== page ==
Life Goes On: Rewind 1983 - Kenneth Branagh
The Melbourne Age, 27 March 2005
"He's most comfortable in Shakespearean roles, but this Academy Award-nominated star cut his teeth in the Australian bush before Hollywood came knocking."
This shot was taken on the set of the ABC miniseries "Boy in the Bush". I was 22 and it's faintly shocking to know that another 22 years have passed since then. But it was a very happy time for me. I look rather innocent and in terms of travel, I was. I'd been on a few European package holidays prior to this so a trip to the other side of the world was a hell of an adventure for someone green and unworldly. I'd been cast in the role of Jack Grant when the producers saw me in Julian Mitchell's play "Another Country" in London in 1982.
Australia, and in particular Sydney, was overwhelming. The sheer size of the country was revealed from the aeroplane over hours and hours and then the cornucopia of sights and sounds in Sydney. I first landed in Manly - I had a wonderful apartment on the cliffs just north of the beach - and for someone brought up away from the sea, the whole surf culture across the northern beaches was a revelation. I used to be up at 5 a.m. for work and would look out my window and the surfers were always up before me.
I had just won the Laurence Olivier Award for most promising newcomer for "Another Country" when this photo was taken but I hadn't yet gone to the Royal Shakespeare Company to play Henry V. At the time, no one knew who I was - nor did I expect them to - and it was very comfortable. I certainly felt a sense of expectation from the producers of "Boy in the Bush" but I was very young and not bright enough to be too scared.
I had to ride a lot for the series and Graham Ware - a very funny disciplined character - was our horse master. He was extremely patient with me and so were his horses. When I flew off one horse and landed about six inches (15 centimetres) from an upturned piece of jagged corrugated iron, he told me, "Now you're starting to ride!" I vividly remember becoming part of an actual horse race - unintentionally. I had no choice but to hang on. I also learned to milk a cow and use a lasso on that shoot. Both talents, since unused, have now left me.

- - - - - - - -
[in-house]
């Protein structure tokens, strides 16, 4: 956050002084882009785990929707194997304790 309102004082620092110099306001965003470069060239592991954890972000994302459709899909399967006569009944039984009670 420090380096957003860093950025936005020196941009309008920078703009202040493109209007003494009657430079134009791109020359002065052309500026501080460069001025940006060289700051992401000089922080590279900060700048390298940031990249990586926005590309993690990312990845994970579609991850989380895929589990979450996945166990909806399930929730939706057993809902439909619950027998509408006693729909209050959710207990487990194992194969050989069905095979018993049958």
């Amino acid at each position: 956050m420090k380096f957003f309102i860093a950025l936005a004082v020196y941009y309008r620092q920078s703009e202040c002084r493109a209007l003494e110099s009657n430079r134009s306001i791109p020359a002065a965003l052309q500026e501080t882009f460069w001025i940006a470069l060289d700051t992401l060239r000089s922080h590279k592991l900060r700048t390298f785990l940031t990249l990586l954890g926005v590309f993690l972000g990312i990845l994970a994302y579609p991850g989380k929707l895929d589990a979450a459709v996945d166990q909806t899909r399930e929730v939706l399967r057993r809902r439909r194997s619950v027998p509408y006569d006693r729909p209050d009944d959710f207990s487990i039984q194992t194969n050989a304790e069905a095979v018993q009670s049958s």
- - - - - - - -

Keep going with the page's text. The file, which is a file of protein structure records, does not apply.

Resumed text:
I've seen co-stars Sigrid Thornton and Steve Bisley in the years since. Both are terrific actors and fun, witty company and they were exceptionally kind to me. It was great to see Steve when I was in Australia shooting "Rabbit-Proof Fence" in 2002.
I will always come back to Australia. I've been involved in developing a script set there called "Night Cargo," which was written by an actor friend of mine, Alfred Bell, whom I met filming "Boy in the Bush." It would be nice if that came together so I could work with all the great mates I made when this photo was taken all those years ago. This picture brings back pleasurable memories.
Essentially, I am the same fella as the one in this photo - plus extra wrinkles and chins. I'm still passionate about my work but not quite so passionate about London: I now live in the country. I've been very lucky to have a degree of choice in my work. Uncle Albert in "Five Children and It" was lovely to play. He is completely at ease with his eccentricity. I suspect my nieces view me as eccentric but, thank God, they also see me as loveable. My passions are Shakespeare, soccer and Mozart and when I'm not working, I walk the dog, cook and play music - I am a talentless, enthusiastic guitarist and pianist. Married life (to art director Lindsay Brunnock) is great. I try not to worry about the future - I enjoy the here and now.